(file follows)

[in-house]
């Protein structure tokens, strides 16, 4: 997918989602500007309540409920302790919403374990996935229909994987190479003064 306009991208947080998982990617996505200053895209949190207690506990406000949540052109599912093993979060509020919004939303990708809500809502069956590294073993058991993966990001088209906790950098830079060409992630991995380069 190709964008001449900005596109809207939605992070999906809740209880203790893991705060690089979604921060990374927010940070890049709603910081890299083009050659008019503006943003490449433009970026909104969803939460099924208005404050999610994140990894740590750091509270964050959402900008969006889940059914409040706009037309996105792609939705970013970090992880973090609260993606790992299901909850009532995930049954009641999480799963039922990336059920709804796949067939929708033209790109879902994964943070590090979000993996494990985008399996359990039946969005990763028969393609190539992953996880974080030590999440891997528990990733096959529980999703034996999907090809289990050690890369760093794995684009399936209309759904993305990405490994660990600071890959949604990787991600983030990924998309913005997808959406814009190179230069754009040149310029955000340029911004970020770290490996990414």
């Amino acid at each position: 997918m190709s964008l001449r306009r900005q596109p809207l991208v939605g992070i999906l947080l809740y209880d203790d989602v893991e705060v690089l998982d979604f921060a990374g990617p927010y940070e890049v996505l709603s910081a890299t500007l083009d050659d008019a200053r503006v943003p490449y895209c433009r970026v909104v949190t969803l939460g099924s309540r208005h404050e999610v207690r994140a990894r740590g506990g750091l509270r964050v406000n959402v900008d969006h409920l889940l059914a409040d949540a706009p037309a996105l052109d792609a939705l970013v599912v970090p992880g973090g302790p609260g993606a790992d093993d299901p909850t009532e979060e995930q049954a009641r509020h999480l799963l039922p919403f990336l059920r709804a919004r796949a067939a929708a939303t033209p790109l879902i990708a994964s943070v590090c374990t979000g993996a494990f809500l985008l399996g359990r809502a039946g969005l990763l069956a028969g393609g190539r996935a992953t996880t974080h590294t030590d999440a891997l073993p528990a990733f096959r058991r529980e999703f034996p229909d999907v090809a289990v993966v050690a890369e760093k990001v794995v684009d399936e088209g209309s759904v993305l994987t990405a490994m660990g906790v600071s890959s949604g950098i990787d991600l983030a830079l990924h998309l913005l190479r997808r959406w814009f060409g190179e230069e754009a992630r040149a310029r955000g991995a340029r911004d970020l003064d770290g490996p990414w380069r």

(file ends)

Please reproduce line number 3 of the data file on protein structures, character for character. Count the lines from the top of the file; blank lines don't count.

């Amino acid at each position: 997918m190709s964008l001449r306009r900005q596109p809207l991208v939605g992070i999906l947080l809740y209880d203790d989602v893991e705060v690089l998982d979604f921060a990374g990617p927010y940070e890049v996505l709603s910081a890299t500007l083009d050659d008019a200053r503006v943003p490449y895209c433009r970026v909104v949190t969803l939460g099924s309540r208005h404050e999610v207690r994140a990894r740590g506990g750091l509270r964050v406000n959402v900008d969006h409920l889940l059914a409040d949540a706009p037309a996105l052109d792609a939705l970013v599912v970090p992880g973090g302790p609260g993606a790992d093993d299901p909850t009532e979060e995930q049954a009641r509020h999480l799963l039922p919403f990336l059920r709804a919004r796949a067939a929708a939303t033209p790109l879902i990708a994964s943070v590090c374990t979000g993996a494990f809500l985008l399996g359990r809502a039946g969005l990763l069956a028969g393609g190539r996935a992953t996880t974080h590294t030590d999440a891997l073993p528990a990733f096959r058991r529980e999703f034996p229909d999907v090809a289990v993966v050690a890369e760093k990001v794995v684009d399936e088209g209309s759904v993305l994987t990405a490994m660990g906790v600071s890959s949604g950098i990787d991600l983030a830079l990924h998309l913005l190479r997808r959406w814009f060409g190179e230069e754009a992630r040149a310029r955000g991995a340029r911004d970020l003064d770290g490996p990414w380069r």